Abstract Eggs of the polyembryonic wasp Copidosoma floridanum undergo a clonal phase of proliferation, which results in the formation of thousands of embryos called secondary morulae and two castes called reproductive and soldier larvae. C. floridanum establishes the germ line early in development, and prior studies indicate that embryos with primordial germ cells (PGCs) develop into reproductive larvae while embryos without PGCs develop into soldiers. However, it is unclear how embryos lacking PGCs form and whether all or only some morulae contribute to the proliferation process. Here, we report that most embryos lacking PGCs form by division of a secondary morula into one daughter embryo that inherits the germ line and another that does not. C. floridanum embryos also incorporate 5-bromo-2′-deoxyuridine (BrdU), which allows PGCs and other cell types to be labeled during the S phase of the cell cycle. Continuous BrdU labeling indicated that all secondary morulae cycle during the proliferation phase of embryogenesis. Double labeling with BrdU and the mitosis marker anti-phospho-histone H3 indicated that the median length of the G2 phase of the cell cycle was 18 h with a minimum duration of 4 h. Mitosis of PGCs and presumptive somatic stem cells in secondary morulae was asynchronous, but cells of the inner membrane exhibited synchronous mitosis. Overall, our results suggest that all secondary morulae contribute to the formation of new embryos during the proliferation phase of embryogenesis and that PGCs are involved in regulating both proliferation and caste formation.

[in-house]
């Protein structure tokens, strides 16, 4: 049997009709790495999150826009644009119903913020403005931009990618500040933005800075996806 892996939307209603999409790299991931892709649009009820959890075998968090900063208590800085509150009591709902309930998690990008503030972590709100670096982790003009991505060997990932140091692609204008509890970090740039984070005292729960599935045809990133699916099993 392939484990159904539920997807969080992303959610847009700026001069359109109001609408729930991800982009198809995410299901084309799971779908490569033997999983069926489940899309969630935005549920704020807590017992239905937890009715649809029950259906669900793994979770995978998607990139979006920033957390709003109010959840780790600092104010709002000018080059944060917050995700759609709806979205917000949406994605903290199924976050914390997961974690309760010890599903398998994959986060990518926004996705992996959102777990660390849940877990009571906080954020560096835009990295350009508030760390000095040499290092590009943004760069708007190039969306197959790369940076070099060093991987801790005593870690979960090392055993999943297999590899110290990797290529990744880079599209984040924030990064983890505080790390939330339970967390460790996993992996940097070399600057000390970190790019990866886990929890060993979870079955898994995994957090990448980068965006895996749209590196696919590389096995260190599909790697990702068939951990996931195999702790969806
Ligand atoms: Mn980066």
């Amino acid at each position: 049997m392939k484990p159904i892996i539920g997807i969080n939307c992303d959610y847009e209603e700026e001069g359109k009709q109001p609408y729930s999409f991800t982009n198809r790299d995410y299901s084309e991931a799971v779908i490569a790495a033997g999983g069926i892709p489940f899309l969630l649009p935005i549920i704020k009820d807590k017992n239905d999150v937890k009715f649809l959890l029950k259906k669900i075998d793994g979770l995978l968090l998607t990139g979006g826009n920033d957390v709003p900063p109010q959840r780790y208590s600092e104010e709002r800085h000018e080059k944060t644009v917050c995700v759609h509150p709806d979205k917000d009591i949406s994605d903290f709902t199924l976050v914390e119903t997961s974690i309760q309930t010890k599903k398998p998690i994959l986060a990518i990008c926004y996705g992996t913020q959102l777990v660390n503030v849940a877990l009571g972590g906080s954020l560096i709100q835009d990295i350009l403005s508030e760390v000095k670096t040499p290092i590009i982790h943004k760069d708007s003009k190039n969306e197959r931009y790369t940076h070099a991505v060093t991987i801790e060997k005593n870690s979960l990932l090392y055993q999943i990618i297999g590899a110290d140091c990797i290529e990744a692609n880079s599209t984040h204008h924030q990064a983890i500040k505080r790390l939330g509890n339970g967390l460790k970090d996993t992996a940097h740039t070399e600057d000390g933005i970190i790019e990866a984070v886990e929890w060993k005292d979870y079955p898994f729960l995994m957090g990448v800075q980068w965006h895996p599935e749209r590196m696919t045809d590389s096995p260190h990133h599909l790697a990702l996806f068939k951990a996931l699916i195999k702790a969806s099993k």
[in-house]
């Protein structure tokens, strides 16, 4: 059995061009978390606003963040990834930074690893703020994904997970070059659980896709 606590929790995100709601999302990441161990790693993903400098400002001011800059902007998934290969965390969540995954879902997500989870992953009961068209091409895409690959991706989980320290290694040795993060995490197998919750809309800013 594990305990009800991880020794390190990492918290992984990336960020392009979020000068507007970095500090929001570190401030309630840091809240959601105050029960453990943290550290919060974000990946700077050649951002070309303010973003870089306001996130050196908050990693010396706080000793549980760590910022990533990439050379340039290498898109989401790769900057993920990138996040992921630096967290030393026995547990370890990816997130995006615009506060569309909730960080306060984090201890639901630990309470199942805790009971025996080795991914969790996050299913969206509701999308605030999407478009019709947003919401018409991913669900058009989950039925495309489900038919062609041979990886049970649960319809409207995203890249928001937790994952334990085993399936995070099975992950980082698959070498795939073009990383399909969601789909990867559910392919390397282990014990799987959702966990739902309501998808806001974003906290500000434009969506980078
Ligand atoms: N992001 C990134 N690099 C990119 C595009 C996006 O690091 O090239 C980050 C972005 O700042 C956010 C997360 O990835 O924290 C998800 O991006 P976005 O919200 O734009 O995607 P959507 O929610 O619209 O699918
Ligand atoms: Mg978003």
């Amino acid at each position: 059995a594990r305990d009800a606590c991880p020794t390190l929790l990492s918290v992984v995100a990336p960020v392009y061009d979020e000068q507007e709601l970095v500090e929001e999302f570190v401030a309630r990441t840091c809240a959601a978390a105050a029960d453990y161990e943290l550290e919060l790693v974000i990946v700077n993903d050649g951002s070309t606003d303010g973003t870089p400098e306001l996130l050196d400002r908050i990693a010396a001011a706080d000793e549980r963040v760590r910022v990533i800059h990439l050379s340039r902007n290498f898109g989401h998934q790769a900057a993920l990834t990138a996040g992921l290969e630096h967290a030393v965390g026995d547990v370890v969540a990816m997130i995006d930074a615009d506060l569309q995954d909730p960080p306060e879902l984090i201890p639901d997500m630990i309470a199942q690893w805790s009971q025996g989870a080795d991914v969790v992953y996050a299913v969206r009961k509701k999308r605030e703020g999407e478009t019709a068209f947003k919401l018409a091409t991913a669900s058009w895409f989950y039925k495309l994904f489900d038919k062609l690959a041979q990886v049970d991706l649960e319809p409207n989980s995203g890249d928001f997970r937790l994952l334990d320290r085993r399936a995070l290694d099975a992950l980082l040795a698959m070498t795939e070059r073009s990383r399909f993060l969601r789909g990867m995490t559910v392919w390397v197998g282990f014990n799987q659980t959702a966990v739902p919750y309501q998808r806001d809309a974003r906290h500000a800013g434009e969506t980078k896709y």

Gordon SD, Strand MR. 2009. The polyembryonic wasp Copidosoma floridanum produces two castes by differentially parceling the germ line to daughter embryos during embryo proliferation. Development, Genes, Evolution. 219:445-454.